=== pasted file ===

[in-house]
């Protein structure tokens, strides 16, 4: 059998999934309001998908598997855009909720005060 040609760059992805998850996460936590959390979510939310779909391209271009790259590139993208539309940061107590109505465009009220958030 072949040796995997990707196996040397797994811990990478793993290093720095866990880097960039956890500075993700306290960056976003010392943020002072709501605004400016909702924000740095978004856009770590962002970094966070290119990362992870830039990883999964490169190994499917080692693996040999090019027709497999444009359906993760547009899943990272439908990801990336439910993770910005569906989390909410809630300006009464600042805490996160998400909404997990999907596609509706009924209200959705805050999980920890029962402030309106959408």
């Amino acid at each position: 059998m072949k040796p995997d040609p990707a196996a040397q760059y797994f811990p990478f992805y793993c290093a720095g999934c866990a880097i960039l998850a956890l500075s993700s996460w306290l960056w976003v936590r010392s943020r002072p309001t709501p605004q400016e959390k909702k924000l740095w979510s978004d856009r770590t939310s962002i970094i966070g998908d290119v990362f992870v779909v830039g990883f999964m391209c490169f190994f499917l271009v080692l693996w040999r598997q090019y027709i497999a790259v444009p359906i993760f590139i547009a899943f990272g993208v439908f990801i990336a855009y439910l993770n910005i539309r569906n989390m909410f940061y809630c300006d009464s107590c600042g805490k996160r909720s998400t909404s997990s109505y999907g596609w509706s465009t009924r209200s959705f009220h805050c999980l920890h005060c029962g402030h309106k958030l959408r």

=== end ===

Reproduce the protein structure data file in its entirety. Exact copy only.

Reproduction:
[in-house]
């Protein structure tokens, strides 16, 4: 059998999934309001998908598997855009909720005060 040609760059992805998850996460936590959390979510939310779909391209271009790259590139993208539309940061107590109505465009009220958030 072949040796995997990707196996040397797994811990990478793993290093720095866990880097960039956890500075993700306290960056976003010392943020002072709501605004400016909702924000740095978004856009770590962002970094966070290119990362992870830039990883999964490169190994499917080692693996040999090019027709497999444009359906993760547009899943990272439908990801990336439910993770910005569906989390909410809630300006009464600042805490996160998400909404997990999907596609509706009924209200959705805050999980920890029962402030309106959408």
């Amino acid at each position: 059998m072949k040796p995997d040609p990707a196996a040397q760059y797994f811990p990478f992805y793993c290093a720095g999934c866990a880097i960039l998850a956890l500075s993700s996460w306290l960056w976003v936590r010392s943020r002072p309001t709501p605004q400016e959390k909702k924000l740095w979510s978004d856009r770590t939310s962002i970094i966070g998908d290119v990362f992870v779909v830039g990883f999964m391209c490169f190994f499917l271009v080692l693996w040999r598997q090019y027709i497999a790259v444009p359906i993760f590139i547009a899943f990272g993208v439908f990801i990336a855009y439910l993770n910005i539309r569906n989390m909410f940061y809630c300006d009464s107590c600042g805490k996160r909720s998400t909404s997990s109505y999907g596609w509706s465009t009924r209200s959705f009220h805050c999980l920890h005060c029962g402030h309106k958030l959408r």